Train to nowhere

by Jorge Córdoba

submit your photo


Hall of Fame
View past winners from this year

Please participate in Meta
and help us grow.

Tag Info

New answers tagged

0

Just a thought: If you want to see what a given image will contain in the way of detail at 3840x2160, resize the image to fit that bounding rectangle, then display it at 1:1 on your screen, making sure that an in-focus area of interest is within the "crop" of the screen. You can then see exactly what actual detail will exist at that pixel dimension, and you ...


1

Yes, the standard viewing situation which the DOF calculation applies to, is an 8x10 inch print, viewed at 10 inches. Circle of Confusion (CoC, see Wikipedia) is an arbitrary factor in that calculation (about how well the eye sees the magnified blurriness in the enlargement). If you print it 3 or 4 times that 8x10 size, then the allowable Circle of ...


2

You are correct that the standard viewing criteria used by most DoF calculators can be inaccurate when considering large prints or high resolution displays. Your best bet is to bracket your focus/aperture or check your image at the maximum possible enlargement using the rear LCD of your camera.


3

Ideally, output sharpening is always dependent on the target medium. Optimal quality needs an image which was resized and sharpened for the intended viewing conditions. A high-res display needs a larger image than a low-res display, and a screen needs differnt sharpening than a print, all of which should, eg., be handled automatically by the Lightroom ...


-5

Let's get this straight - you're looking to double the amount of sharpening work in your workflow to provide differently (and manually tailored, because otherwise you're wasting your time) content for a small population who... are mac users possess the type of display you're targeting have that display calibrated properly were aware that they were ...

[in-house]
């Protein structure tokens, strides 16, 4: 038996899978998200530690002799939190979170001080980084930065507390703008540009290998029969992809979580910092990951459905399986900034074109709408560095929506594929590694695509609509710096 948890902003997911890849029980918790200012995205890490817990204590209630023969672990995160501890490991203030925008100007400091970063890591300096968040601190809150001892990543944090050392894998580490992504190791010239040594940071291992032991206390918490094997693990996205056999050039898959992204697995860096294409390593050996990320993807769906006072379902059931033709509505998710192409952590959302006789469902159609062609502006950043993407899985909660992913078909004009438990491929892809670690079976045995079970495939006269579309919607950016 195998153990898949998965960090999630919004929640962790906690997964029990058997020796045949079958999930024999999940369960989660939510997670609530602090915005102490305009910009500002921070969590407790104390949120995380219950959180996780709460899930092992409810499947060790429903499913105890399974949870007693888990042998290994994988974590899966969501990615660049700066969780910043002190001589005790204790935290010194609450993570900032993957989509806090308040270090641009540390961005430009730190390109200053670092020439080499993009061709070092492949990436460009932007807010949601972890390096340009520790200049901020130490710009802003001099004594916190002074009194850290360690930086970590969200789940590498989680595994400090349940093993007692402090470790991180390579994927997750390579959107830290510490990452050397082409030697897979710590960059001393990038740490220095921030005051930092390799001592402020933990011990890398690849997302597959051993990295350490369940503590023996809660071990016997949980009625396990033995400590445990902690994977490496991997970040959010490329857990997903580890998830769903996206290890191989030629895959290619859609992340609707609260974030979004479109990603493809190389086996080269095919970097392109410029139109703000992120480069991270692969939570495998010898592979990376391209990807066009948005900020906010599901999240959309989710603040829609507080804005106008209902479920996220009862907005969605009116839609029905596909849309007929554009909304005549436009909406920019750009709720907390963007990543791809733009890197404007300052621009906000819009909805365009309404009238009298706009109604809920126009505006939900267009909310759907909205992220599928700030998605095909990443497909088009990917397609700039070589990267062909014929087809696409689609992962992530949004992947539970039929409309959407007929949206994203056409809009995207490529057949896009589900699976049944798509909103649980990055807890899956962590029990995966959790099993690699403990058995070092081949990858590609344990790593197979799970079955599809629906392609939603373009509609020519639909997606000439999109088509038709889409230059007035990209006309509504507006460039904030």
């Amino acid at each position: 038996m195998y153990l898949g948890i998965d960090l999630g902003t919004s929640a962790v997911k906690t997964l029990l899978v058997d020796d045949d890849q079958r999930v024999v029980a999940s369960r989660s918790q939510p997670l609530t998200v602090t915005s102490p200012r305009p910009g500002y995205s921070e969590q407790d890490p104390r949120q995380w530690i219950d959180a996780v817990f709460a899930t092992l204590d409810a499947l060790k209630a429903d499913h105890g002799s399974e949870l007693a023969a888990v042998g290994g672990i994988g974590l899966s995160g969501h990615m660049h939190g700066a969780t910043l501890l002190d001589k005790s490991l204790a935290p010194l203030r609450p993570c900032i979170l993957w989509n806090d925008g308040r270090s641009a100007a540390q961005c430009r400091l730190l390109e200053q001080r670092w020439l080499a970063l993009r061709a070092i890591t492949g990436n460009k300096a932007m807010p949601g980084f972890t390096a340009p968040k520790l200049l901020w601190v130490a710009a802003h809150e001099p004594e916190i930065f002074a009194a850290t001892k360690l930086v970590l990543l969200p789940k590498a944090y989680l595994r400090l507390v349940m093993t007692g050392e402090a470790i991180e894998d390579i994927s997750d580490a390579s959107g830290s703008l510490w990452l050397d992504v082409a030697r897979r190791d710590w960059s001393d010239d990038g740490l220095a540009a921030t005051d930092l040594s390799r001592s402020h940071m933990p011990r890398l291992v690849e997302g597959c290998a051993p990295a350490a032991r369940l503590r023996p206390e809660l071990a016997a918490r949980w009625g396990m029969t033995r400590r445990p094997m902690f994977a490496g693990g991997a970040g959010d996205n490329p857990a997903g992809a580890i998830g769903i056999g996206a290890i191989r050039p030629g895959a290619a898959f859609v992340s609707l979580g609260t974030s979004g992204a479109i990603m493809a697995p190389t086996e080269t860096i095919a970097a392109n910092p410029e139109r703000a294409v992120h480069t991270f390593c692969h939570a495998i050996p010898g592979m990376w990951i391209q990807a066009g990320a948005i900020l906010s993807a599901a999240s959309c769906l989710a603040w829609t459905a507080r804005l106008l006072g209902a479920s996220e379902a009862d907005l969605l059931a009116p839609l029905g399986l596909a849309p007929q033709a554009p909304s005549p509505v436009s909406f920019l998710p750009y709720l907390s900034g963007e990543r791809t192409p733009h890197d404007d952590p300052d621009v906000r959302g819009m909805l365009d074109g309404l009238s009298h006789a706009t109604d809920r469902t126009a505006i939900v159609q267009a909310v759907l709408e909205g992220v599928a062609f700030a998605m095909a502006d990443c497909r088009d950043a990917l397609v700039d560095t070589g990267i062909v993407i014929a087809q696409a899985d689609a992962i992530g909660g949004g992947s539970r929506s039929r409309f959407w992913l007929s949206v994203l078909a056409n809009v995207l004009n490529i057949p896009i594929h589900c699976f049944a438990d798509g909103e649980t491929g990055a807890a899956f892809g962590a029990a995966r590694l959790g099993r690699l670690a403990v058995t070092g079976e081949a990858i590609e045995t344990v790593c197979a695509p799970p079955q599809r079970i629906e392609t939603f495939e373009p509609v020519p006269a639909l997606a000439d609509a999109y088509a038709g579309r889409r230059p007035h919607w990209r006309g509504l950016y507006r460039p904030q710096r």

25

As mentioned in the other answers, diffraction has led to unsharpness. To put this to the test, one can attempt to sharpen the image using deconvolution by using the point spread function that corresponds to F/29. For diffraction, we have (up to an overall normalization) P(s) = {J1[ πrs/(λF) ] / [ πrs/(λF) ] }2 where J1 is the Bessel function of the ...


44

You've run over the diffraction limit. Light rays passing through a small hole will diverge and interfere with each other and a pattern emerges--a sort of banding where different frequencies/placement can cause separate rays to add up or negate each other. The smaller the opening gets, the larger this divergence/interference becomes. This pattern is called ...


14

Because of diffraction. f/29 is way too much for you to expect a sharp image. Try shooting the same thing at f/8 and you'll see the difference.


0

Performance in terms of acutance of any lens varies in a lot of ways, but throwing in the variable focal lengths a zoom lens is capable of adds to the complexity of things. Even a prime lens with a fixed focal length can vary in terms of center sharpness from one aperture setting to the next. How much that sharpness is degraded from the center to the edges ...


2

No, that's not generally true. You might look at the DxOmark website for actual measurements on different lenses. Sharpness at different points across the field is one of the things measured in great detail, and graphed using color to indicate sharpness. The sharpness varies not only with the specific lens, but varies with the zoom setting on zoom lenses, ...


5

As with any blanket statement, it's not true in every case that primes will give consistent sharpness across the field and zoom lenses won't. To take one specific example, the Canon EF 50mm f/1.8 II has much worse performance in the corners than the centre at f/2.8, whereas the Canon EF 24-70 f/2.8L II USM is pretty consistent across the frame at 50mm, ...


0

Lens sharpness is fairly complex topic as there are many variables that dictate what makes an image sharp and what does not. Here I will try and keep it as basic as possible with a just a few areas that can be considered regarding sharpness. It is generally true that Prime Lenses are sharper than Zoom Lenses. The reason for this is due to a prime Lens not ...


-3

Generally yes. A camera lens is composed of many lens elements. Each element bends light in a different way. Some elements need to be made of a different material that bends some colors more or less than others (especially at the edges). It is difficult to manufacture elements that are of unusual shapes (aspherical) or that require much finer tolerance. A ...


2

You can use a camera or lens that offers tilt capability. The zone of sharp focus doesn't get any wider, but it tilts. Example: the bottom of the frame is focused a foot away, the top of the frame is focused slightly past infinity. If that matches the way your scene is laid out it can appear you have insanely deep DoF even though the DoF at any given point ...



Top 50 recent answers are included